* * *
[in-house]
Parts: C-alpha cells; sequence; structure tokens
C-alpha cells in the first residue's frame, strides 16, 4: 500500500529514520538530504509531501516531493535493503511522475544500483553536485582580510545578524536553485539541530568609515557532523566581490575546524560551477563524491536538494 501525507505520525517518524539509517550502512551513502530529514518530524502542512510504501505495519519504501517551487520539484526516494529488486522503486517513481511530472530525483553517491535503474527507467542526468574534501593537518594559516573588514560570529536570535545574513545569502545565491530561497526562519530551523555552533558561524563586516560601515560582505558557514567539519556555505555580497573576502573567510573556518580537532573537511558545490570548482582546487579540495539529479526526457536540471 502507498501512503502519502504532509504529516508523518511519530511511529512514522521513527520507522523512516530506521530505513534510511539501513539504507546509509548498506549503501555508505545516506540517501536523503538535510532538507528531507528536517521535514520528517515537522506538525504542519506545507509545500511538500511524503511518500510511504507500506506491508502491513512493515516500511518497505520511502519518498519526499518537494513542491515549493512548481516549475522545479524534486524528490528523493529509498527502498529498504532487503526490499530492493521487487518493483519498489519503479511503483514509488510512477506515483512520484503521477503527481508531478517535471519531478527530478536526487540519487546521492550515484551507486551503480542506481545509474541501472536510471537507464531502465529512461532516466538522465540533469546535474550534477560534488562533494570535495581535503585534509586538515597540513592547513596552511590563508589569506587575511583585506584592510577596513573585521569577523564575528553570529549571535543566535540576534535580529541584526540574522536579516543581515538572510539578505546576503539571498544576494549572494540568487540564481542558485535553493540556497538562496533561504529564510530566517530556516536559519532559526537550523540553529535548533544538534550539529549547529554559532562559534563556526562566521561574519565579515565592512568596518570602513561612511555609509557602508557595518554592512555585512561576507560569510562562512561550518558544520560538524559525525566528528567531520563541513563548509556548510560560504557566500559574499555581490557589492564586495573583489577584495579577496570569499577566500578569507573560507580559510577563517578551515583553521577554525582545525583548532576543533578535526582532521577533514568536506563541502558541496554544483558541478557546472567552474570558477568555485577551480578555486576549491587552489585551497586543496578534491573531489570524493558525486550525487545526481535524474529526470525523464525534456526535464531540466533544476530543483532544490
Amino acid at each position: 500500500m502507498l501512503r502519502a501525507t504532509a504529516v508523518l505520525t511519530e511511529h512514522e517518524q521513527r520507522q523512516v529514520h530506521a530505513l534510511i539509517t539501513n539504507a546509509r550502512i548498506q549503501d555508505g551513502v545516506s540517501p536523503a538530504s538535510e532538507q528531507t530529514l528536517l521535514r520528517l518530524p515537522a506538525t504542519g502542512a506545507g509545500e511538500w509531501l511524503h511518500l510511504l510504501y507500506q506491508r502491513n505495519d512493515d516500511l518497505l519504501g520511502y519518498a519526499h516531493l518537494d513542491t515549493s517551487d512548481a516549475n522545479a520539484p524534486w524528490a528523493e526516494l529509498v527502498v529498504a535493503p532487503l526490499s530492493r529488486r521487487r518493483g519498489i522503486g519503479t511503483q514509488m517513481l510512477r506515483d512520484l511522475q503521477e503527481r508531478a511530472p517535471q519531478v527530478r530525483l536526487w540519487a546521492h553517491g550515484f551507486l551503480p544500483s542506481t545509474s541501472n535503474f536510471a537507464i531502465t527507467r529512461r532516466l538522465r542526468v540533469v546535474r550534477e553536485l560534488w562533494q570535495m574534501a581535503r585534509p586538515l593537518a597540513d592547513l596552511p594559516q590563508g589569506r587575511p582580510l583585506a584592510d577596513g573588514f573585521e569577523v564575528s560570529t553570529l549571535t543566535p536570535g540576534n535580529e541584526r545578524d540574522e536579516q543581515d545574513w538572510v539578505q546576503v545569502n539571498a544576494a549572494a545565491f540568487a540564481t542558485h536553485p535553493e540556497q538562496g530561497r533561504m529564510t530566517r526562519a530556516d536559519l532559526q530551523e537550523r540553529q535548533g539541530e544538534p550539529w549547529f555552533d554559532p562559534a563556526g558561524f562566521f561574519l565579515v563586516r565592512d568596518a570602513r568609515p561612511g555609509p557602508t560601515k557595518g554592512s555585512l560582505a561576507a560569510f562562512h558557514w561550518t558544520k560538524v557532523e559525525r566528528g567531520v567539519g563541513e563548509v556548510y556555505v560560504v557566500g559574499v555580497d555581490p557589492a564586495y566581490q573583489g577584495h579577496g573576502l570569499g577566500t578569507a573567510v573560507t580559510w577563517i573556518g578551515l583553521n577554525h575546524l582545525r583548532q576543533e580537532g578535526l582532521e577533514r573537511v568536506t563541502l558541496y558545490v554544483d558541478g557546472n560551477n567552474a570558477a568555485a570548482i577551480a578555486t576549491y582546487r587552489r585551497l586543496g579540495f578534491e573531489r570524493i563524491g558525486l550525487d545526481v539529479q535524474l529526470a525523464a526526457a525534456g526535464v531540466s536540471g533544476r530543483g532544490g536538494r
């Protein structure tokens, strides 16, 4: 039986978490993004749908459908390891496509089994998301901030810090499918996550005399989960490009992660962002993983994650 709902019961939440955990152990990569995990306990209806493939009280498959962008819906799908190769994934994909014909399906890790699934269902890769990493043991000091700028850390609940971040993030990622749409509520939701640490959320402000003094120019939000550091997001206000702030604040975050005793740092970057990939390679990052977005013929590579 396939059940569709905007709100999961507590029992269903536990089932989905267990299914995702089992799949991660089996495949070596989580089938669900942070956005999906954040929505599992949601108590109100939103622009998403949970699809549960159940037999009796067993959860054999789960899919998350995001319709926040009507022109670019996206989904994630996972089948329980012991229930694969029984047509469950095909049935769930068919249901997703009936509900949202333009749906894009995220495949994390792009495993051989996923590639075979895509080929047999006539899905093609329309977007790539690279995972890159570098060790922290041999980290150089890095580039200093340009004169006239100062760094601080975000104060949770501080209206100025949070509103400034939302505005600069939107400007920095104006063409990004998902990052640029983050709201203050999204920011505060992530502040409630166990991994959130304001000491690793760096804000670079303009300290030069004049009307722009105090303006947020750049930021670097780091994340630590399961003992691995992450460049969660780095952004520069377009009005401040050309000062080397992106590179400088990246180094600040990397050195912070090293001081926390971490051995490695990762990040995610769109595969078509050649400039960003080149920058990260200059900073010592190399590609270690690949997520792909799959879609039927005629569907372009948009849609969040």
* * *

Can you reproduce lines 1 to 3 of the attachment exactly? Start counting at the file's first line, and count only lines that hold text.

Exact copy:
[in-house]
Parts: C-alpha cells; sequence; structure tokens
C-alpha cells in the first residue's frame, strides 16, 4: 500500500529514520538530504509531501516531493535493503511522475544500483553536485582580510545578524536553485539541530568609515557532523566581490575546524560551477563524491536538494 501525507505520525517518524539509517550502512551513502530529514518530524502542512510504501505495519519504501517551487520539484526516494529488486522503486517513481511530472530525483553517491535503474527507467542526468574534501593537518594559516573588514560570529536570535545574513545569502545565491530561497526562519530551523555552533558561524563586516560601515560582505558557514567539519556555505555580497573576502573567510573556518580537532573537511558545490570548482582546487579540495539529479526526457536540471 502507498501512503502519502504532509504529516508523518511519530511511529512514522521513527520507522523512516530506521530505513534510511539501513539504507546509509548498506549503501555508505545516506540517501536523503538535510532538507528531507528536517521535514520528517515537522506538525504542519506545507509545500511538500511524503511518500510511504507500506506491508502491513512493515516500511518497505520511502519518498519526499518537494513542491515549493512548481516549475522545479524534486524528490528523493529509498527502498529498504532487503526490499530492493521487487518493483519498489519503479511503483514509488510512477506515483512520484503521477503527481508531478517535471519531478527530478536526487540519487546521492550515484551507486551503480542506481545509474541501472536510471537507464531502465529512461532516466538522465540533469546535474550534477560534488562533494570535495581535503585534509586538515597540513592547513596552511590563508589569506587575511583585506584592510577596513573585521569577523564575528553570529549571535543566535540576534535580529541584526540574522536579516543581515538572510539578505546576503539571498544576494549572494540568487540564481542558485535553493540556497538562496533561504529564510530566517530556516536559519532559526537550523540553529535548533544538534550539529549547529554559532562559534563556526562566521561574519565579515565592512568596518570602513561612511555609509557602508557595518554592512555585512561576507560569510562562512561550518558544520560538524559525525566528528567531520563541513563548509556548510560560504557566500559574499555581490557589492564586495573583489577584495579577496570569499577566500578569507573560507580559510577563517578551515583553521577554525582545525583548532576543533578535526582532521577533514568536506563541502558541496554544483558541478557546472567552474570558477568555485577551480578555486576549491587552489585551497586543496578534491573531489570524493558525486550525487545526481535524474529526470525523464525534456526535464531540466533544476530543483532544490